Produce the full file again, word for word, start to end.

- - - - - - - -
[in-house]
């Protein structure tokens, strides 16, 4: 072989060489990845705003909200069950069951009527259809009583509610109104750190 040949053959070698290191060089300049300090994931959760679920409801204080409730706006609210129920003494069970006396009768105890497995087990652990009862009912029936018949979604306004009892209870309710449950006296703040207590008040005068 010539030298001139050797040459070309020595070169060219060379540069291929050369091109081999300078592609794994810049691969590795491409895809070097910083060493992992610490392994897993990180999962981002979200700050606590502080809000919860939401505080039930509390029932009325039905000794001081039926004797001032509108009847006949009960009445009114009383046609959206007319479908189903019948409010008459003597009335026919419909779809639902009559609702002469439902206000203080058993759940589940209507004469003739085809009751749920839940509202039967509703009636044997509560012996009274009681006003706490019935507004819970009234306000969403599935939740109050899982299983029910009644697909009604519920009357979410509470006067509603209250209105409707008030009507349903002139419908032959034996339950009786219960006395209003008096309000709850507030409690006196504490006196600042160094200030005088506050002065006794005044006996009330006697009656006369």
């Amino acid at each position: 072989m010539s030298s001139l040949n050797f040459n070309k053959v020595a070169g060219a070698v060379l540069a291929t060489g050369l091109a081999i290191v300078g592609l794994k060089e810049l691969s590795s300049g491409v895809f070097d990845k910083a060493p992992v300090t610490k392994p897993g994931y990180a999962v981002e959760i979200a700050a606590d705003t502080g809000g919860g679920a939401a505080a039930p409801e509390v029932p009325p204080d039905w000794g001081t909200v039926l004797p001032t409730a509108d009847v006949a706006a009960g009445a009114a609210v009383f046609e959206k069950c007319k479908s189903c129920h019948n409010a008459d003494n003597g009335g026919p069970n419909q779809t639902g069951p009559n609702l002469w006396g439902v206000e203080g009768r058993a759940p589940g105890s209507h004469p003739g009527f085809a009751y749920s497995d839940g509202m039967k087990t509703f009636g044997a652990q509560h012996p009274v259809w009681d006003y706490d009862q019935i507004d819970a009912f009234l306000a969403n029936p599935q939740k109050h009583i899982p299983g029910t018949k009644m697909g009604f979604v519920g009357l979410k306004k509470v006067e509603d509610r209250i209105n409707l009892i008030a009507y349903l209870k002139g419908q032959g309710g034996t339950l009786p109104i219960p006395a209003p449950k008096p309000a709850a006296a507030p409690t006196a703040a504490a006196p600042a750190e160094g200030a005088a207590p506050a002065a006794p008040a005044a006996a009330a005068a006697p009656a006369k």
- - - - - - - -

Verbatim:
[in-house]
């Protein structure tokens, strides 16, 4: 072989060489990845705003909200069950069951009527259809009583509610109104750190 040949053959070698290191060089300049300090994931959760679920409801204080409730706006609210129920003494069970006396009768105890497995087990652990009862009912029936018949979604306004009892209870309710449950006296703040207590008040005068 010539030298001139050797040459070309020595070169060219060379540069291929050369091109081999300078592609794994810049691969590795491409895809070097910083060493992992610490392994897993990180999962981002979200700050606590502080809000919860939401505080039930509390029932009325039905000794001081039926004797001032509108009847006949009960009445009114009383046609959206007319479908189903019948409010008459003597009335026919419909779809639902009559609702002469439902206000203080058993759940589940209507004469003739085809009751749920839940509202039967509703009636044997509560012996009274009681006003706490019935507004819970009234306000969403599935939740109050899982299983029910009644697909009604519920009357979410509470006067509603209250209105409707008030009507349903002139419908032959034996339950009786219960006395209003008096309000709850507030409690006196504490006196600042160094200030005088506050002065006794005044006996009330006697009656006369």
């Amino acid at each position: 072989m010539s030298s001139l040949n050797f040459n070309k053959v020595a070169g060219a070698v060379l540069a291929t060489g050369l091109a081999i290191v300078g592609l794994k060089e810049l691969s590795s300049g491409v895809f070097d990845k910083a060493p992992v300090t610490k392994p897993g994931y990180a999962v981002e959760i979200a700050a606590d705003t502080g809000g919860g679920a939401a505080a039930p409801e509390v029932p009325p204080d039905w000794g001081t909200v039926l004797p001032t409730a509108d009847v006949a706006a009960g009445a009114a609210v009383f046609e959206k069950c007319k479908s189903c129920h019948n409010a008459d003494n003597g009335g026919p069970n419909q779809t639902g069951p009559n609702l002469w006396g439902v206000e203080g009768r058993a759940p589940g105890s209507h004469p003739g009527f085809a009751y749920s497995d839940g509202m039967k087990t509703f009636g044997a652990q509560h012996p009274v259809w009681d006003y706490d009862q019935i507004d819970a009912f009234l306000a969403n029936p599935q939740k109050h009583i899982p299983g029910t018949k009644m697909g009604f979604v519920g009357l979410k306004k509470v006067e509603d509610r209250i209105n409707l009892i008030a009507y349903l209870k002139g419908q032959g309710g034996t339950l009786p109104i219960p006395a209003p449950k008096p309000a709850a006296a507030p409690t006196a703040a504490a006196p600042a750190e160094g200030a005088a207590p506050a002065a006794p008040a005044a006996a009330a005068a006697p009656a006369k």